# Why is gradient the direction of steepest ascent?

$$f(x_1,x_2,...x_n):R^n \rightarrow R$$ The definition of the gradient is $$\frac{\partial f}{\partial x_1}e_1 +\ ... +\frac{\partial f}{\partial x_n}e_n$$

which is a vector.

Reading this definition makes me consider that each component of the gradient corresponds to the rate of change with respect to my objective function if I go along with the direction $e_i$.

But I can't see why this vector (defined by the definition of gradient) has anything to do with the steepest descent.

Why do I get maximal value gain if I move along with the direction of gradient ?

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Each component of the gradient tells you how fast your function is changing with respect to the standard basis. It's not too far-fetched then to wonder, how fast the function might be changing with respect to some arbitrary direction? Letting $\vec v$ denote a unit vector, we can project along this direction in the natural way, namely via the dot product $\text{grad}( f(a))\cdot \vec v$. This is a fairly common definition of the directional derivative.

We can then ask in what direction is this quantity maximal? You'll recall that $$\text{grad}( f(a))\cdot \vec v = |\text{grad}( f(a))|| \vec v|\text{cos}(\theta)$$

Since $\vec v$ is unit, we have $|\text{grad}( f)|\text{cos}(\theta)$, which is maximal when $\cos(\theta)=1$, in particular when $\vec v$ points in the same direction as $\text{grad}(f(a))$.

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Care to explain the downvote? –  AsinglePANCAKE Nov 13 '13 at 19:53
I was wondering, but how to you that grad(f(a)) gives the steepest change? How do you know there is not other vector that moving in its direction might lead to a steeper change? –  Pinocchio Feb 25 '14 at 1:51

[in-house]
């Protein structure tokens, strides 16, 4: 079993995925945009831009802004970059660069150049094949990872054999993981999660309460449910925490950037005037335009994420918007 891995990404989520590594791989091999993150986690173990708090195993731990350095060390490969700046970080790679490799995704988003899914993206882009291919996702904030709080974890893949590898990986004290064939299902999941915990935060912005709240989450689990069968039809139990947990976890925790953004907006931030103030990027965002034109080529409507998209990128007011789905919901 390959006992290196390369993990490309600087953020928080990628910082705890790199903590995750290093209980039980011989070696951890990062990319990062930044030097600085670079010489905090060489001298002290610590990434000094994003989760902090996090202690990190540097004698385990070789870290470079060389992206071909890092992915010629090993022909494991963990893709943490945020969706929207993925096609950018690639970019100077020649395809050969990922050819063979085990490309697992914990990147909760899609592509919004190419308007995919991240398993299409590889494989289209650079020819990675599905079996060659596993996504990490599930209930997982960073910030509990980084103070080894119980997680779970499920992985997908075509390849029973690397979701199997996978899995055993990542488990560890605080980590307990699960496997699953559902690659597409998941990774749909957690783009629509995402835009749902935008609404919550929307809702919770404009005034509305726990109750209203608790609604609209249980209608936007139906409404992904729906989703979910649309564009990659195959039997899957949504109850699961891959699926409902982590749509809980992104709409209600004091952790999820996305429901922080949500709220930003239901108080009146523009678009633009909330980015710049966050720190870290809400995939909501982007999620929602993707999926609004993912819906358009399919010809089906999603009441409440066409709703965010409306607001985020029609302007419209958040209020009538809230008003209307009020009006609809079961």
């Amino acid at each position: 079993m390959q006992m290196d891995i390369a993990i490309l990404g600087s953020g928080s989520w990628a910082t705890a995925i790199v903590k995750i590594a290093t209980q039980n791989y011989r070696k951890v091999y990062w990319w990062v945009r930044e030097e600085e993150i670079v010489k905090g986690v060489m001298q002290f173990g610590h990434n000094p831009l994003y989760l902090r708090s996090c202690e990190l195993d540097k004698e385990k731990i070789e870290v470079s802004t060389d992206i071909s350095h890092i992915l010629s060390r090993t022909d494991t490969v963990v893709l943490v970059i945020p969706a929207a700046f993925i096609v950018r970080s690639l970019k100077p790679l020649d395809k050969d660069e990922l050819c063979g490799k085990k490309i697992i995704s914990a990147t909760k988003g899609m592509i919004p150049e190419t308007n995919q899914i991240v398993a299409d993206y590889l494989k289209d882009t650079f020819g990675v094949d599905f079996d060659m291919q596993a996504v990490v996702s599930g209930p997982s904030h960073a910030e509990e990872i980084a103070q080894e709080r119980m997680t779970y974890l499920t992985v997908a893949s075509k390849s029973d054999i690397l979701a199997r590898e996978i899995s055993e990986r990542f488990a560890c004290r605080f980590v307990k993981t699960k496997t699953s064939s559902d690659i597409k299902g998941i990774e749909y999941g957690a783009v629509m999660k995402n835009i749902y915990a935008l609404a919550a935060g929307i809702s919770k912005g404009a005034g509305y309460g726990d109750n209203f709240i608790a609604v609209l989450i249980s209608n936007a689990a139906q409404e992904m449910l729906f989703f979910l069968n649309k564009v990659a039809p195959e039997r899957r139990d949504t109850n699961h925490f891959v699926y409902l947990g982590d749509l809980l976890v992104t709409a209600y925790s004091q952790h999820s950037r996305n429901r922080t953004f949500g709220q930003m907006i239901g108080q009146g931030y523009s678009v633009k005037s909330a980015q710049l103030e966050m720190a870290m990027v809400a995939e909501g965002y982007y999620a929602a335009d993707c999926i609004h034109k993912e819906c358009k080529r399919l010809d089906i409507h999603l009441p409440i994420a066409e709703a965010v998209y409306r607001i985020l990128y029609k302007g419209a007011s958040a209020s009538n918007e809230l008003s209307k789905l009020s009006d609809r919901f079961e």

The question you're asking can be rephrased as "In which direction is the directional derivative $\nabla_{\hat{u}}f$ a maximum?".

Assuming differentiability, $\nabla_{\hat{u}}f$ can be written as:

$$\nabla_{\hat{u}}f = \nabla f(\textbf{x}) \cdot \hat{u} =|\nabla f(\textbf{x})||\hat{u}|\cos \theta = |\nabla f(\textbf{x})|\cos \theta$$

which is a maximum when $\theta =0$: when $\nabla f(\textbf{x})$ and $\hat{u}$ are parallel.

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+1 for “assuming differentiability”. –  Carsten Schultz Dec 26 '13 at 1:01

Consider a Taylor expansion of this function, $$f({\bf r}+{\bf\delta r})=f({\bf r})+(\nabla f)\cdot{\bf\delta r}+\ldots$$ The linear correction term $(\nabla f)\cdot{\bf\delta r}$ is maximized when ${\bf\delta r}$ is in the direction of $\nabla f$.

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Each component of the derivative $$\frac{\partial f}{\partial x_1}\ ... \frac{\partial f}{\partial x_n}$$ tells you how fast your function is changing with respect to the standard basis.
It's now possible to make a basetransformation to an orthogonal base with $n-1$ base Directions with $0$ ascent and the gradient direction. In such a base the gradient direction must be the steepest since any adding of other base directions adds length but no ascent.

For a 3 dimensional Vector space the base could look like this $$\left( \left( \begin{matrix} \partial x_2 \\ -\partial x_1 \\ 0 \end{matrix} \right) \left( \begin{matrix} \partial x_1 \\ \partial x_2 \\ -\dfrac{(\partial x_1)²+(\partial x_2)²}{\partial x_3} \end{matrix} \right) \left( \begin{matrix} \partial x_1 \\ \partial x_2 \\ \partial x_3 \end{matrix} \right) \right)$$ By complete induction it can now be shown that such a base is constructable for an n-Dimensional Vector space. $$\left( \left( \begin{matrix} \partial x_2 \\ -\partial x_1 \\ 0 \\ 0 \end{matrix} \right) \left( \begin{matrix} \color{blue}{\partial x_1 \\ \partial x_2} \\ -\dfrac{(\partial x_1)²+(\partial x_2)²}{\partial x_3} \\ 0 \end{matrix} \right) \left( \begin{matrix} \color{blue}{\partial x_1 \\ \partial x_2} \\ \color{green}{\partial x_3} \\ -\dfrac{(\partial x_1)²+(\partial x_2)²+(\partial x_3)²}{\partial x_4} \end{matrix} \right) \left(\begin{matrix} \color{blue}{\partial x_1 \\ \partial x_2} \\ \color{green}{\partial x_3} \\ \color{orange}{\partial x_4} \end{matrix} \right) \right)$$ One can see here that the first Basevector demands the first 2 Elements of the following Basevectors to be $\partial x_1$ & $\partial x_2$ because of the orthogonal condition,
similarly the 2nd vector demands all the 3rd elements of the following vectors to be $\partial x_3$
as does the 3rd vector for the 4th element them being $\partial x_4$.

If another dimension is added the n+1 Element of the n$th$ Vector needs to be $$-\dfrac{(\partial x_1)²+...+(\partial x_n)²}{\partial x_{n+1}}$$ to meet the $0$ ascension condition which in turn forces the new n+1$th$ Vector to be of the form $$\left(\begin{matrix}\partial x_1 \\ ... \\ \partial x_{n+1}\end{matrix}\right)$$ for it to be orthogonal to the rest.

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